US Sen. Lisa Murkowski (R-Alas.) announced a set of policy proposals that she said is designed to begin a national dialogue about energy.
“I believe there must be a new conversation—a better conversation—and I intend to start it today,” she said in a Feb. 4 address to the National Association of Regulatory Utility Commissioner’s 2013 winter meeting.
“New technologies are emerging, changing the facts as so many thought they knew them, and our nation’s energy discourse is not keeping up,” the Senate Energy and Natural Resources Committee’s ranking minority member continued. “It is time, despite some vastly different perspectives, to come together to address crucial and difficult issues.”
She said she worked with the committee’s staff to prepare the report, Energy 20/20: A Vision for America’s Energy Future, as a starting point for a broad discussion that begins with a simple proposition: Energy should be abundant, affordable, clean, and secure.
“It is not a term sheet for a comprehensive energy bill,” Murkowski emphasized. “It provides the basis for advanced civilization and improved standards of living. It allows us to live comfortably. It allows us to transport ourselves and cargo around our neighborhood and around the world. It allows us to produce food in the quantities necessary to feed the world’s population. It allows us to manufacture and communicate, and enables every aspect of modern life,” she said, adding, “Too often, we forget these crucial facts. Despite what many argue, affordable, abundant energy is not the problem. It is exactly what we should strive for.”
Many federal energy policies are outmoded because they’re based on growing scarcity, Murkowski asserted. “Instead of absence, we find ourselves on the verge of abundance,” she said. “There may never have been a time when we have had more potential for energy production—or for energy productivity. We can bring more energy to market, and we can also use that energy more wisely than ever before.”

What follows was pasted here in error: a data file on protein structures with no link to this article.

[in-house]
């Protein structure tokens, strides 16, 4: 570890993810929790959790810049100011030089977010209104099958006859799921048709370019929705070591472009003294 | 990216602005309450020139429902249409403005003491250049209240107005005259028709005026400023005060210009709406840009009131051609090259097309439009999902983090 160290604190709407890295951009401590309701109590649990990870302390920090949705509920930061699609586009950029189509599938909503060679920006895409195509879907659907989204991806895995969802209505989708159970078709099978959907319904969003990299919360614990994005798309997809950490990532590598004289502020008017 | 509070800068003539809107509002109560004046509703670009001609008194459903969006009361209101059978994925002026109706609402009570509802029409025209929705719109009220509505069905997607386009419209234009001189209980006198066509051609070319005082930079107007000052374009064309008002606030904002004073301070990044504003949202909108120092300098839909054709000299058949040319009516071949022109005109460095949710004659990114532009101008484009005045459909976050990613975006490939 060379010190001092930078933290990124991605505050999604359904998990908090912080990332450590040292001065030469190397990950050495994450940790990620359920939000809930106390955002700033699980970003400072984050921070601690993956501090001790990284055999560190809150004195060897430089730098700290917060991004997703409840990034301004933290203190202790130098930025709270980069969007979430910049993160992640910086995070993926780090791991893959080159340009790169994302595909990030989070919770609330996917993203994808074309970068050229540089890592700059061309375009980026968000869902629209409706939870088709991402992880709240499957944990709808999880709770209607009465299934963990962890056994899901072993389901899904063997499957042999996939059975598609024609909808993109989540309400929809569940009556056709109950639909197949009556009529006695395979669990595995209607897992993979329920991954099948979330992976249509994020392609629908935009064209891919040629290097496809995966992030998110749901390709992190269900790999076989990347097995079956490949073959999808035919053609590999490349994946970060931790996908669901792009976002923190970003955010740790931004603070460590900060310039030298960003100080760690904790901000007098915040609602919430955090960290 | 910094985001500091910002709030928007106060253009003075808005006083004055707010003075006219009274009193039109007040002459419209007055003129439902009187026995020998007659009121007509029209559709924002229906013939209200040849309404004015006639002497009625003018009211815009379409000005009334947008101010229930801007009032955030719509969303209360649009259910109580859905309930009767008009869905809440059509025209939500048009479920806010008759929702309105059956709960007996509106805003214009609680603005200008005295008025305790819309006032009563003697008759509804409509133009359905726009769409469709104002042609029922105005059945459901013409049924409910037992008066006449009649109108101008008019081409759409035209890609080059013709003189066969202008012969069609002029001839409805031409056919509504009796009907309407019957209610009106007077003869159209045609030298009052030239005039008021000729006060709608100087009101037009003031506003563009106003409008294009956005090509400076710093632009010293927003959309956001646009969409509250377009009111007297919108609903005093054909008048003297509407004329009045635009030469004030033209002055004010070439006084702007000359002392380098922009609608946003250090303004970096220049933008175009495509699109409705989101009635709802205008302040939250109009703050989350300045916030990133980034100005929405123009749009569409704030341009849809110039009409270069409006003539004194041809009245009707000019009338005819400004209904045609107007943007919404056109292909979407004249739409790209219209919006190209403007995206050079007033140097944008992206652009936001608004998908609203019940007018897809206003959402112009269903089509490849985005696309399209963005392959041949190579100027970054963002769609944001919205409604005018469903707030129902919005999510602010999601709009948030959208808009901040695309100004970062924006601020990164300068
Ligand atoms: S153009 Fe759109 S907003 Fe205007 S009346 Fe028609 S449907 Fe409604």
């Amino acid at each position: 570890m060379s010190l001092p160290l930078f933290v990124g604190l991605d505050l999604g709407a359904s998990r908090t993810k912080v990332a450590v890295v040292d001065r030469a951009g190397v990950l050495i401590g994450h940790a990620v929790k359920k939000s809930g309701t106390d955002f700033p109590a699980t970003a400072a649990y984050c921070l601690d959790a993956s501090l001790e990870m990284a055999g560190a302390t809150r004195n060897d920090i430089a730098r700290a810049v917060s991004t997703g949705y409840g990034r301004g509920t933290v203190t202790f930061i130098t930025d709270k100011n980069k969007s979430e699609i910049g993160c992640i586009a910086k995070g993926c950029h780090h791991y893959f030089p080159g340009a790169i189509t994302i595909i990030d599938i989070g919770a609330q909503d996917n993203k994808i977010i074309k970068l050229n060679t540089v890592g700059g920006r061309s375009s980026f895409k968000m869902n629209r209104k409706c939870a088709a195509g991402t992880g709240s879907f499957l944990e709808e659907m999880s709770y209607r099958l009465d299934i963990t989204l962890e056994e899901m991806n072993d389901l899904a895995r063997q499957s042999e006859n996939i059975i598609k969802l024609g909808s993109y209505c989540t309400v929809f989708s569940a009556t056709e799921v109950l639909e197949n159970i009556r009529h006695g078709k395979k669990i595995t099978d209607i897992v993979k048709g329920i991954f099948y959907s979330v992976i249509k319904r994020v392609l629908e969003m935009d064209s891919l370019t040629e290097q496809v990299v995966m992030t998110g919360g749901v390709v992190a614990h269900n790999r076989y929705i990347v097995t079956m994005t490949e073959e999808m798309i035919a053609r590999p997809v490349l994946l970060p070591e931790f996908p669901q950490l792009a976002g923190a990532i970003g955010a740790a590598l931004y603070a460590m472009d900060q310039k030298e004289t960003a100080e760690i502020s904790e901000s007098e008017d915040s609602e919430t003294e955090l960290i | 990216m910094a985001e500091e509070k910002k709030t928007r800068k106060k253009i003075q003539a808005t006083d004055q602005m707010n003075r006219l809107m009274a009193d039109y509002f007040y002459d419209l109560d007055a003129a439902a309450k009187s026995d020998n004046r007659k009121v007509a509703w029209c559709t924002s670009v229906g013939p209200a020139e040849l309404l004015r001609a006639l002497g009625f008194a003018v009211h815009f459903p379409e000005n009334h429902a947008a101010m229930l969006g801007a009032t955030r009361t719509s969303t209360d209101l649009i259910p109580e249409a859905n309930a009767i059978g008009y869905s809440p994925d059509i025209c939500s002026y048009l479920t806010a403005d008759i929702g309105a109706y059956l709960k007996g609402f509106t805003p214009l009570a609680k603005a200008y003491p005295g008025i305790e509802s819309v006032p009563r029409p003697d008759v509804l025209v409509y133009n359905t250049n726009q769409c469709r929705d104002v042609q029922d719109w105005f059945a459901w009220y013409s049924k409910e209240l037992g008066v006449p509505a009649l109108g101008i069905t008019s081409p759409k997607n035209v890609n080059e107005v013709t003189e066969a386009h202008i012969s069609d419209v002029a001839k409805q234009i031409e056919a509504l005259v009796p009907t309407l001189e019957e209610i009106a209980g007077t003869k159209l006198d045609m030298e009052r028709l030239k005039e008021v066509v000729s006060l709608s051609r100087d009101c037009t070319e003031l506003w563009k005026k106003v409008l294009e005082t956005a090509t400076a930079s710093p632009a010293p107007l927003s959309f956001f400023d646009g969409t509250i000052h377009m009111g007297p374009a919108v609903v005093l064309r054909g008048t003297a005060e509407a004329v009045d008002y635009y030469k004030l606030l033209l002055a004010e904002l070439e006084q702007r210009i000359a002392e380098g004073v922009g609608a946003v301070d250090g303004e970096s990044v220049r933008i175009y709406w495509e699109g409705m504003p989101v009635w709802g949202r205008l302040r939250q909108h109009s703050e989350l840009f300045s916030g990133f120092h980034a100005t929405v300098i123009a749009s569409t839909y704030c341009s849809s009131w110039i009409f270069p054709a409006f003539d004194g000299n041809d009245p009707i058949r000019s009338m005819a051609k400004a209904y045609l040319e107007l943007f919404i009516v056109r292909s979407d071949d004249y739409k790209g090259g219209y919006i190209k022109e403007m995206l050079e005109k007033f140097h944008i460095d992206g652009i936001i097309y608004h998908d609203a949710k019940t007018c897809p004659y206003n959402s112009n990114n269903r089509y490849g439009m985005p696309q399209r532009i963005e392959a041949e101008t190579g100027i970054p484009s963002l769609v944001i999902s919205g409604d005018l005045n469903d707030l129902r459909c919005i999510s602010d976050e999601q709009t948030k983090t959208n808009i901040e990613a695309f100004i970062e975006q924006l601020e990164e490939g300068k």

At the same time, the US is in “a bit of a rut, policy-wise,” Murkowski added. “On paper and in words, most of us agree that an ‘all of the above’ energy policy is the best path. Yet our discussions of such a policy are anything but consistent,” she said. “And in the absence of a proper balance between energy production and environmental regulation, our nation is too often hamstrung by burdensome regulations, delayed permits, and overzealous litigation.”
Murkowski’s recommendations included promptly approving the proposed Keystone XL crude oil pipeline project’s cross-border permit, opening the Arctic National Wildlife Refuge’s coastal plain for leasing, and reforming permitting processes for energy, natural resources, and infrastructure projects.
But she also called for using increased government revenue from more leasing to create an Advanced Energy Trust Fund for clean energy research and to pay down the national debt. Murkowski also recommended addressing climate change by funding basic research, lowering the cost of financing for especially promising technologies, providing prudent and temporary subsidies that are fully offset, and reducing regulatory burdens for deployment.
A Natural Resources Defense Council official was critical of Murkowski’s effort. “Her energy blueprint for the future reads more like a cut-and-paste job from the fossil fuel industry’s playbook of the past,” said Franz Matzner, NRDC’s associate director of government affairs. “It relies extensively on policies and incentives for increased oil and gas drilling, while ruling out many of the policy tools most likely to reduce carbon pollution and bring cleaner energy technologies into the marketplace.”
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